She had told nobody of her plans for the day, nor her motives. The events that would take place at the Epsom Derby that day would shock the nation and help to usher in the social change for which her movement had struggled for so long.
Emily Wilding Davison had been a literature student at Royal Holloway, and funded her own studies at the University of Oxford; however, the University didn’t give degrees to women at that time. Women were also denied the vote, and Davison soon began to dedicate her life to changing that fact.
As an activist of the WSPU, led by Emmeline Pankhurst, she undertook campaigning, civil disobedience and confrontational tactics to pursue universal suffrage in the UK. Her activism saw her sentenced to seven terms in prison, force-fed, and seriously injured after jumping down a staircase to protest the force-feeding of a fellow suffragette.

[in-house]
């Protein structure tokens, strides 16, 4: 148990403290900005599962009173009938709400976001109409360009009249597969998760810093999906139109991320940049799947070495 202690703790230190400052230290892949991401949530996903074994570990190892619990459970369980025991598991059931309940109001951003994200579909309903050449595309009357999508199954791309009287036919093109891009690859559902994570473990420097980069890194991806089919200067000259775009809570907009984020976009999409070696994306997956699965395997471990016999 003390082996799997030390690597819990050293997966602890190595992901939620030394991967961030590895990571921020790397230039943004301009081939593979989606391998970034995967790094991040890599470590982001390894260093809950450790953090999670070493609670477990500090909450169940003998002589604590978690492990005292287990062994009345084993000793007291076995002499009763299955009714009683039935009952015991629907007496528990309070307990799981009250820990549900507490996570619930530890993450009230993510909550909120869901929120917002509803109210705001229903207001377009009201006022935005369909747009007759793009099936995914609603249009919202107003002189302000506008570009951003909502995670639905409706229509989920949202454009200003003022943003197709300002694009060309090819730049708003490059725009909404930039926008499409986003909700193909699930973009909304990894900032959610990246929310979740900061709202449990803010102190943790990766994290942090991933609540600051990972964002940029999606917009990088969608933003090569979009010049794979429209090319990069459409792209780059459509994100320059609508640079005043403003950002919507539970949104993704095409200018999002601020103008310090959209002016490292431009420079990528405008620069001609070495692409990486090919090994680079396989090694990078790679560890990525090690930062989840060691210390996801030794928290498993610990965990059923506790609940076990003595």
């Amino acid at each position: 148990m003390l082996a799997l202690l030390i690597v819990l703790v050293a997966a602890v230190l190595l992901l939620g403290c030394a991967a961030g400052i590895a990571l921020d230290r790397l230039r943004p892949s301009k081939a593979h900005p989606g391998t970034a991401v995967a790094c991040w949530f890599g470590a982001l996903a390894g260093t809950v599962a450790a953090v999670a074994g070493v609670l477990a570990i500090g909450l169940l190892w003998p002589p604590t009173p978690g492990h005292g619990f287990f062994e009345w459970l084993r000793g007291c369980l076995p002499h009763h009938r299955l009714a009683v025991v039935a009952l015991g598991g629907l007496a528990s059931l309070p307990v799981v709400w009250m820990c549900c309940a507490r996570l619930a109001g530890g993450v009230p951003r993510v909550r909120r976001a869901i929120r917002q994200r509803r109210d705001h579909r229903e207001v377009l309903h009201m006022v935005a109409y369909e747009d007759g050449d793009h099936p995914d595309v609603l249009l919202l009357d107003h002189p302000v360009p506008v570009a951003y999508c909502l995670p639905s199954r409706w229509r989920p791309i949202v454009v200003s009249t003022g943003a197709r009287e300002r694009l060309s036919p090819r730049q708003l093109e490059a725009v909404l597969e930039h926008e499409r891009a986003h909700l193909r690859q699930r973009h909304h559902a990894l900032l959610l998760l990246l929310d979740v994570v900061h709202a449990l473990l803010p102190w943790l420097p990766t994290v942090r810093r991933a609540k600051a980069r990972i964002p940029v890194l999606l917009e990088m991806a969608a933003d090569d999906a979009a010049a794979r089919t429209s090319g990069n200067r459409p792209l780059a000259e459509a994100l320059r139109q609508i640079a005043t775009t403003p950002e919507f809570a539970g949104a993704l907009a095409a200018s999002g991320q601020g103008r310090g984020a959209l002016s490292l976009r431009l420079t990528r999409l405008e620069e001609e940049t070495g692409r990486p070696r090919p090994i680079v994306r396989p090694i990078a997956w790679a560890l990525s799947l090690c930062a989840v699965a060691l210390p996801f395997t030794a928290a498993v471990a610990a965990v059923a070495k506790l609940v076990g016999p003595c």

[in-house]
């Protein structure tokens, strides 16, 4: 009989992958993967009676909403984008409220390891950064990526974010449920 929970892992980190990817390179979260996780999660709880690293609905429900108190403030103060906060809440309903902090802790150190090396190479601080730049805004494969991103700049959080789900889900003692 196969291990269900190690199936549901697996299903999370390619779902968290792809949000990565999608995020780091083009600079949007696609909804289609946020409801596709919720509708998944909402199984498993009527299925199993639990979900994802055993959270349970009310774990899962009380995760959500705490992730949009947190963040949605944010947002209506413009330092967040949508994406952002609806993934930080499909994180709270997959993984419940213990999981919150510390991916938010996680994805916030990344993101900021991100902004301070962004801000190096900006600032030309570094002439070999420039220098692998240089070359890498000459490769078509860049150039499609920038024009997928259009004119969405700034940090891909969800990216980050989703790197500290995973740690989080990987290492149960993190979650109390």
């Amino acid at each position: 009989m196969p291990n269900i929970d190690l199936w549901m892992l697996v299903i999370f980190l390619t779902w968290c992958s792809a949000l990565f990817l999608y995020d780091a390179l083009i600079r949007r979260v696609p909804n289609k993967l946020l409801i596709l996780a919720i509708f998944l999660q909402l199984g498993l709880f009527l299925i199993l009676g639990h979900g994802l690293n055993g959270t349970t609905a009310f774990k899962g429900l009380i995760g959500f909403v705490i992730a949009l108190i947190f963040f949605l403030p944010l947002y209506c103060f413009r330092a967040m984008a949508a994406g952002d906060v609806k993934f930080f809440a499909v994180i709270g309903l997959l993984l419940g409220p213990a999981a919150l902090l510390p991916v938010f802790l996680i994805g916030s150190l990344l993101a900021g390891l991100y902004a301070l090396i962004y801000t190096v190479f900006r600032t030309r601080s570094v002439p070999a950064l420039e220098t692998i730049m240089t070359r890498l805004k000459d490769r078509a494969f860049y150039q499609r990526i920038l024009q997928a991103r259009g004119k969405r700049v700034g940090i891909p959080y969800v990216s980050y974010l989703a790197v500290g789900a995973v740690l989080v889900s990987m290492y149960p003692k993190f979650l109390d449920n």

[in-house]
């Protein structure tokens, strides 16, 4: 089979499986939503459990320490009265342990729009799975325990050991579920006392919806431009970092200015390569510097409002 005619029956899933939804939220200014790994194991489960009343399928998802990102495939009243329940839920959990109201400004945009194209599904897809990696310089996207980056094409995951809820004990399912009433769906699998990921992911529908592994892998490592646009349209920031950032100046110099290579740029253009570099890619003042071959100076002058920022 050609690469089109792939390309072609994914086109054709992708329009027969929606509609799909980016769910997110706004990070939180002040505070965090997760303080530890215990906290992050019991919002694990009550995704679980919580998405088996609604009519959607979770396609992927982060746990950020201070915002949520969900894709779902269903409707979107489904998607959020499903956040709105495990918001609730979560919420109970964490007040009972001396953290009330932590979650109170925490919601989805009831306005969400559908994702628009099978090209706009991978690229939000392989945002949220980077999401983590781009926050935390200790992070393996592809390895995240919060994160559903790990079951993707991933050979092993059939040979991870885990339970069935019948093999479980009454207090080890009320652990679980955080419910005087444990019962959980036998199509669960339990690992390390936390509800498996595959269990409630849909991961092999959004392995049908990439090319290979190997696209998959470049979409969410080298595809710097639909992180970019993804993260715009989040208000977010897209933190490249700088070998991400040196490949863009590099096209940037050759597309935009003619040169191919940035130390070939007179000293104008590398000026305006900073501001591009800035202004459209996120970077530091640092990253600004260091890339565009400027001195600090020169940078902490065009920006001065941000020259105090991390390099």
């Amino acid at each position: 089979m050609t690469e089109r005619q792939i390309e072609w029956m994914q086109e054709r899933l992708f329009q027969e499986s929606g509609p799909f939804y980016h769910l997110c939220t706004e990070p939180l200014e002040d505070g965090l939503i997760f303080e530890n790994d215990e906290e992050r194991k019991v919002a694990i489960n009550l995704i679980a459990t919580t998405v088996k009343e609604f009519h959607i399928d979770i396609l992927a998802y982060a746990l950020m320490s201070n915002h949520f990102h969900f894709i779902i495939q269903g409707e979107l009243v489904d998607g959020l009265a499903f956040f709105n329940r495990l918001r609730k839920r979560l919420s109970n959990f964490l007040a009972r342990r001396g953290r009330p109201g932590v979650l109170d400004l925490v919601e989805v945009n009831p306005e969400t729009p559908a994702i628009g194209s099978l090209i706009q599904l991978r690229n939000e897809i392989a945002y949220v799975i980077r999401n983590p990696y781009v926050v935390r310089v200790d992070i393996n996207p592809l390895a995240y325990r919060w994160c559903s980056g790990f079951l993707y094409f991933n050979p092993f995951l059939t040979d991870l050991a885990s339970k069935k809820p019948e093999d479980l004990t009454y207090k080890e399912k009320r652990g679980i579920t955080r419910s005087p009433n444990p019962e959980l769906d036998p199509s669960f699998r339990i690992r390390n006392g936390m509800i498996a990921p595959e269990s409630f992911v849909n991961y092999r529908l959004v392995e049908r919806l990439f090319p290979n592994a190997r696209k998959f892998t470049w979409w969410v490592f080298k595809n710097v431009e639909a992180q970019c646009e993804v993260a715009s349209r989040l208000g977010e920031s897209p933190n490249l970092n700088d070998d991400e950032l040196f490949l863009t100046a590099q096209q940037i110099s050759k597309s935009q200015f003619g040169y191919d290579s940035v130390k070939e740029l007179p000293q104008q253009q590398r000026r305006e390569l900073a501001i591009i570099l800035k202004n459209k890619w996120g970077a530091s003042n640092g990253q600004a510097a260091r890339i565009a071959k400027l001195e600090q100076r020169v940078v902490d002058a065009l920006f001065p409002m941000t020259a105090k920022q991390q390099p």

Her true intentions have been the subject of historians’ conjecture: perhaps to cross the track, bring down a rider, attach a Suffragette flag to a horse, or target the King’s horse.
Emily Wilding Davison, 1872 - 1913
Davison was knocked to the ground by Anmer, who tumbled and threw Jones onto the track, who broke a rib and suffered cuts and bruises. Davison was taken to hospital with a fractured skull, but never regained consciousness and succumbed to her injuries four days later. The court’s inquest ruled that her death was due to ‘misadventure.’
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